Banned Books Week 2018: Top Ten Challenged or Banned Books
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Banned Books Week 2018: Top Ten Challenged or Banned Books

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Banded Books 2018This week (September 23-29) is Banned Books Week, the American Library Association’s celebration of “the freedom to read”. We’re lucky to live in a time where it’s pretty easy to get ahold of a book—no matter how hard someone wants to ban it. But there’s still plenty of cause for concern: this past year saw an increase in censorship attempts and a revitalized effort to remove books from communal shelves to avoid controversy.

Banned Book Week reminds us that bans and challenges (a failed attempt at a ban) target not only literature, but sometimes venture beyond books— affecting DVDs, databases, displays, and art exhibits. According to the ALA’s Office for Intellectual Freedom (OIF) there has been an increase in “blanket bans”: removing collections of books that share commonalities. For example, removing all LGBT books, books by a certain author, or all R-rated DVDs. The OIF is also noticing more censorship incidents where administrators remove books without following policy because they are trying to (unsuccessfully) avoid controversy.

So, what can you do to avoid the slippery slope of censorship in your community? Stay informed of challenges at your local library. Support your local librarian and free and open access to library materials. Speak out where you can about the importance of unrestricted reading. Perhaps best of all, go check out a banned or challenged book and enjoy it, no matter who wants to stop you.

Here’s a list of the ALA’s top banned or challenged books from the last year:

Thirteen Reasons Why1. Thirteen Reasons Why
by Jay Asher ISBN: 159514188X
This 2007 New York Times bestseller resurfaced as a controversial book after Netflix aired a TV series by the same name. This YA novel was challenged and banned in multiple school districts because it discusses suicide.

Absolutely True Diary of a Part Time Indian2. The Absolutely True Diary of a Part-Time Indian
by Sherman Alexie 
ISBN: 0316013692
Consistently challenged since its publication in 2007 for acknowledging issues such as poverty, alcoholism, and sexuality, this National Book Award winner was protested in school curriculums because of profanity and situations that were deemed sexually explicit.

Drama3. Drama
by Raina Telgemeier 
ISBN: 0545326990
A Stonewall Honor Award-winner, this 2012 graphic novel from an acclaimed cartoonist was banned in school libraries because it includes LGBT characters and was considered “confusing.”

The Kite Runner4. The Kite Runner
by Khaled Hosseini 
ISBN: 1594480001
The Kite Runner—a critically acclaimed, multigenerational novel—was banned because it includes sexual violence and was thought to “lead to terrorism” and “promote Islam.”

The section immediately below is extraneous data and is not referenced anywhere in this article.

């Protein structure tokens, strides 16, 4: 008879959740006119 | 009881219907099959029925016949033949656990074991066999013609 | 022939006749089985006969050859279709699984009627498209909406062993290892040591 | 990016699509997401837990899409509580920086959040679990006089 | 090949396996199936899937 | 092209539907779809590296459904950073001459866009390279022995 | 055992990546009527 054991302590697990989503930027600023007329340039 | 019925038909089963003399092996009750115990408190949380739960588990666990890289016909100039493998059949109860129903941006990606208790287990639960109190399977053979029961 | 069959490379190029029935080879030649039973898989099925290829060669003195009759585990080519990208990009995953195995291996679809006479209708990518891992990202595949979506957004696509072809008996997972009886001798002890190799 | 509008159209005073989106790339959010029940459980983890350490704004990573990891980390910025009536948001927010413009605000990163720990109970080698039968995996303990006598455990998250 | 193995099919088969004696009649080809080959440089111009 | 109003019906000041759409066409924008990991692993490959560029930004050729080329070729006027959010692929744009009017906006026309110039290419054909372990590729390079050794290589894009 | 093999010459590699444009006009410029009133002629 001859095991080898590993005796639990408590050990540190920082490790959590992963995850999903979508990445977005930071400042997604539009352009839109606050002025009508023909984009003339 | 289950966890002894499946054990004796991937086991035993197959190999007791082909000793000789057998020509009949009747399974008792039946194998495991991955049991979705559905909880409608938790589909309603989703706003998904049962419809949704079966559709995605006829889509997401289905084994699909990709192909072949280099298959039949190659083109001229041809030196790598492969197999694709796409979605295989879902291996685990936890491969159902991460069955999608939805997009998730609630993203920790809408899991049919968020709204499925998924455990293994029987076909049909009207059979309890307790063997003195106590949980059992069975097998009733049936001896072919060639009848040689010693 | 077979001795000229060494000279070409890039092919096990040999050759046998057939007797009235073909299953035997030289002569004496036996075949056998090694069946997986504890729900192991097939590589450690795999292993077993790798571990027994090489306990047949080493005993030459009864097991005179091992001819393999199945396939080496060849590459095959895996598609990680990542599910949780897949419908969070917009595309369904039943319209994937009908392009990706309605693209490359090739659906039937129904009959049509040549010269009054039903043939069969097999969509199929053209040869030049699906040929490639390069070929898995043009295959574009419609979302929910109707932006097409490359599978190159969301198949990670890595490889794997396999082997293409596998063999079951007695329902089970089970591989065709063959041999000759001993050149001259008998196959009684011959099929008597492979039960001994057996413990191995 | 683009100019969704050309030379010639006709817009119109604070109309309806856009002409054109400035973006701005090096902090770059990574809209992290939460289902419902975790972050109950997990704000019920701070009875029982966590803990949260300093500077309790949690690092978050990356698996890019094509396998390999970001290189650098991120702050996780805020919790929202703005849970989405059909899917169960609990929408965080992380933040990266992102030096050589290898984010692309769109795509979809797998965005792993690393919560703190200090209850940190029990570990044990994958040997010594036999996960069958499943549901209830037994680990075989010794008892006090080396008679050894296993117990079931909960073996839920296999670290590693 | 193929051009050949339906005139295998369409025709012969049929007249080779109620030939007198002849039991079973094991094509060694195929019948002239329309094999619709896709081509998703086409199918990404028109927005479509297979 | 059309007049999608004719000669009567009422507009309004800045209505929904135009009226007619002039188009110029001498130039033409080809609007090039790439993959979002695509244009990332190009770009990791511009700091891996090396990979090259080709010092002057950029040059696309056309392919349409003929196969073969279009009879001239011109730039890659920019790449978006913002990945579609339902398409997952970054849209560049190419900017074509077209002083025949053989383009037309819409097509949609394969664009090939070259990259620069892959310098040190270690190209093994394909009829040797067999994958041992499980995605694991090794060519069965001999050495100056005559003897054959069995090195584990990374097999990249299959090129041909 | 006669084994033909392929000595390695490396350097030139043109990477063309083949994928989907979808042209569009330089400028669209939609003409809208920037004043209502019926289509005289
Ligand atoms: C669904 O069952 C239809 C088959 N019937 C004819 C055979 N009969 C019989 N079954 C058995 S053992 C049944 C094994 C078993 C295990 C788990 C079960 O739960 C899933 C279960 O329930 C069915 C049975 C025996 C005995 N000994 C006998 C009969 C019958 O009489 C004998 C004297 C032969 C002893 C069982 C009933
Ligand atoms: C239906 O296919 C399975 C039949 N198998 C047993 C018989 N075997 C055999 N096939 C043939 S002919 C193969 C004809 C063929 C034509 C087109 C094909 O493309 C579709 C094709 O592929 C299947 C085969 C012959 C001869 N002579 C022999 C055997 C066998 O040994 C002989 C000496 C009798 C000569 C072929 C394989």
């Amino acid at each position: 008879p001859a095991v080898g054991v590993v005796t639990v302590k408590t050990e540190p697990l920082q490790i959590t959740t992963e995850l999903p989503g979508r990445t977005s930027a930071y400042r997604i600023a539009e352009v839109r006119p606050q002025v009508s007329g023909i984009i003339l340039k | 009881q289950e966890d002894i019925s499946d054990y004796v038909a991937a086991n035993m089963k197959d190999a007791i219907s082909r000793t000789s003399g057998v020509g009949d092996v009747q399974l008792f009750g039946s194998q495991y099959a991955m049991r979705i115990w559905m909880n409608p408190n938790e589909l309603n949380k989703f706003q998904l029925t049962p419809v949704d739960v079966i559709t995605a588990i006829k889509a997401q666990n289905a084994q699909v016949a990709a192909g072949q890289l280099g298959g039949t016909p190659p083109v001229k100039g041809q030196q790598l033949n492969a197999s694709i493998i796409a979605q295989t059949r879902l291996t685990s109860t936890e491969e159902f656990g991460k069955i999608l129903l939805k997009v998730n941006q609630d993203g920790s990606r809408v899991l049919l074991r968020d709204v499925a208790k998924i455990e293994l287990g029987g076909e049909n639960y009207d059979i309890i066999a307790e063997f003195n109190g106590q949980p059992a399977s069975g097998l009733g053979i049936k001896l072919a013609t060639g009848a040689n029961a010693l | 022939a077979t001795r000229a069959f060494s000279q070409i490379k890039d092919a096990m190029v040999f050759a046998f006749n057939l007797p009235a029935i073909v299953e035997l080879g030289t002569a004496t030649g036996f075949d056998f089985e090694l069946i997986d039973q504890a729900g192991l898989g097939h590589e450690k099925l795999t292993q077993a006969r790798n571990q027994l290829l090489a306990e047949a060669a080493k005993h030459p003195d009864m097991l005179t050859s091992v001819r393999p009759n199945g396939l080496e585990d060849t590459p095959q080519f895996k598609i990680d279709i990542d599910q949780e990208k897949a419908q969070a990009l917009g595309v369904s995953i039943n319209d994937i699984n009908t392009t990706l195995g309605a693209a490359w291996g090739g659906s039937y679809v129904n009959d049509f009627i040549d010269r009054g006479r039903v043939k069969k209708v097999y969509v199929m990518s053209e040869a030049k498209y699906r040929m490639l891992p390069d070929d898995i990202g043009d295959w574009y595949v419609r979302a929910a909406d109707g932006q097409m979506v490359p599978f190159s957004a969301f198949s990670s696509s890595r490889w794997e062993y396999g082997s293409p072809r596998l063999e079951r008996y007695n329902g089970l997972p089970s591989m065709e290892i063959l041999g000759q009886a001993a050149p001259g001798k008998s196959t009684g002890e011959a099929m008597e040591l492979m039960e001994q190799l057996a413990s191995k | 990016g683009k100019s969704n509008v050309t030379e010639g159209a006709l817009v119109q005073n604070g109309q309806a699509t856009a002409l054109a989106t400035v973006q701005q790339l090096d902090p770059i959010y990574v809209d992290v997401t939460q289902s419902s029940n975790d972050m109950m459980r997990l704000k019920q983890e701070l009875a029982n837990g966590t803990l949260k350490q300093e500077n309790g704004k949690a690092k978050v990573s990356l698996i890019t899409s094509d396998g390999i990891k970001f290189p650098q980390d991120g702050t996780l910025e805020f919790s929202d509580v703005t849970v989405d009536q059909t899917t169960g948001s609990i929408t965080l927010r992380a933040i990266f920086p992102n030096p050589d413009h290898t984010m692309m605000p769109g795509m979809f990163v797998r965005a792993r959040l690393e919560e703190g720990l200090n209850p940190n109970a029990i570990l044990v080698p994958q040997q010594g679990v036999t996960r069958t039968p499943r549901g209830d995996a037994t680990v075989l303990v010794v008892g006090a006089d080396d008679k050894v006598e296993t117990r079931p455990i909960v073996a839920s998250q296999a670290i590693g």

George5. George
by Alex Gino 
ISBN: 0545812542
Written for elementary-age children, this Lambda Literary Award winner was banned because it includes a transgender child.

Sex is a Funny Word: a Book about Bodies, Feelings, and You6. Sex is a Funny Word
written by Cory Silverberg, illustrated by Fiona Smyth
 ISBN: 1609806069
This 2015 informational children’s book written by a certified sex educator was challenged because it addresses sex education and is believed to lead children to “want to have sex or ask questions about sex.”

To Kill a Mockingbird7. To Kill a Mockingbird
by Harper Lee 
ISBN: 0446310786
A Pulitzer Prize-winning novel and American classic, To Kill a Mockingbird was banned because of violence and its use of the N-word.

The Hate U Give8. The Hate U Give
by Angie Thomas 
ISBN: 0062498533
Despite winning multiple awards and being the most searched-for book on Goodreads during its debut year, this YA novel banned in school libraries and curriculums because it was considered “pervasively vulgar” and because of drug use, profanity, and offensive language.

And Tango Makes Three9. And Tango Makes Three
by Peter Parnell and Justin Richardson, illustrated by Henry Cole 
ISBN: 148144994X
Returning after a brief hiatus from the Top Ten Most Challenged list, this ALA Notable Children’s Book, published in 2005, was challenged and labeled because it features a same-sex relationship.

I Am Jazz10. I Am Jazz
by Jessica Herthel and Jazz Jennings and illustrated by Shelagh McNicholas
 ISBN: 0803741073
This autobiographical picture book co-written by the 13-year-old protagonist was challenged because it addresses gender identity.




To learn more about Banned Books Week, check out the ALA’s lists of the most frequently challenged and banned books. Join the conversation over on Facebook and share your experiences with banned books.


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